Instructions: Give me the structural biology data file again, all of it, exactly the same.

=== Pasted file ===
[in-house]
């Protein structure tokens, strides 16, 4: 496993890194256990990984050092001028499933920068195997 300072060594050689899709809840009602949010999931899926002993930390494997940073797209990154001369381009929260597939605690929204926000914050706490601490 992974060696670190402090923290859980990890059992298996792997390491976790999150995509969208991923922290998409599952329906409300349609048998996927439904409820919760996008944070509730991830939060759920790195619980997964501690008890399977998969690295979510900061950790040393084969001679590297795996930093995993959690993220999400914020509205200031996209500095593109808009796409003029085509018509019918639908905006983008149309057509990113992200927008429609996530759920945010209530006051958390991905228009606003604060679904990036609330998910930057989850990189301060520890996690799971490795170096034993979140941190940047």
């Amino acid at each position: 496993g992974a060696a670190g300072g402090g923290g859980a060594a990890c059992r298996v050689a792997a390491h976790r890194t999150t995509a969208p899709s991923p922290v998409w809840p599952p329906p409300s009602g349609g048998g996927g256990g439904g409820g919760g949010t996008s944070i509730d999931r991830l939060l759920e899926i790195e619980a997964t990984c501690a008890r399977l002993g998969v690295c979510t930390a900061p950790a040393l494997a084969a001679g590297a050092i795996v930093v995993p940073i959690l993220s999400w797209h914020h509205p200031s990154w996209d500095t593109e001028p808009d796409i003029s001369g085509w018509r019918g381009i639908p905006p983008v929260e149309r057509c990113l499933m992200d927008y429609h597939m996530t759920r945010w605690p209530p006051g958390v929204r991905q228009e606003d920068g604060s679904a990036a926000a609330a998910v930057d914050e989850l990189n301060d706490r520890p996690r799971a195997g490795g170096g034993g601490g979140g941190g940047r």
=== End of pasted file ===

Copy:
[in-house]
């Protein structure tokens, strides 16, 4: 496993890194256990990984050092001028499933920068195997 300072060594050689899709809840009602949010999931899926002993930390494997940073797209990154001369381009929260597939605690929204926000914050706490601490 992974060696670190402090923290859980990890059992298996792997390491976790999150995509969208991923922290998409599952329906409300349609048998996927439904409820919760996008944070509730991830939060759920790195619980997964501690008890399977998969690295979510900061950790040393084969001679590297795996930093995993959690993220999400914020509205200031996209500095593109808009796409003029085509018509019918639908905006983008149309057509990113992200927008429609996530759920945010209530006051958390991905228009606003604060679904990036609330998910930057989850990189301060520890996690799971490795170096034993979140941190940047």
């Amino acid at each position: 496993g992974a060696a670190g300072g402090g923290g859980a060594a990890c059992r298996v050689a792997a390491h976790r890194t999150t995509a969208p899709s991923p922290v998409w809840p599952p329906p409300s009602g349609g048998g996927g256990g439904g409820g919760g949010t996008s944070i509730d999931r991830l939060l759920e899926i790195e619980a997964t990984c501690a008890r399977l002993g998969v690295c979510t930390a900061p950790a040393l494997a084969a001679g590297a050092i795996v930093v995993p940073i959690l993220s999400w797209h914020h509205p200031s990154w996209d500095t593109e001028p808009d796409i003029s001369g085509w018509r019918g381009i639908p905006p983008v929260e149309r057509c990113l499933m992200d927008y429609h597939m996530t759920r945010w605690p209530p006051g958390v929204r991905q228009e606003d920068g604060s679904a990036a926000a609330a998910v930057d914050e989850l990189n301060d706490r520890p996690r799971a195997g490795g170096g034993g601490g979140g941190g940047r």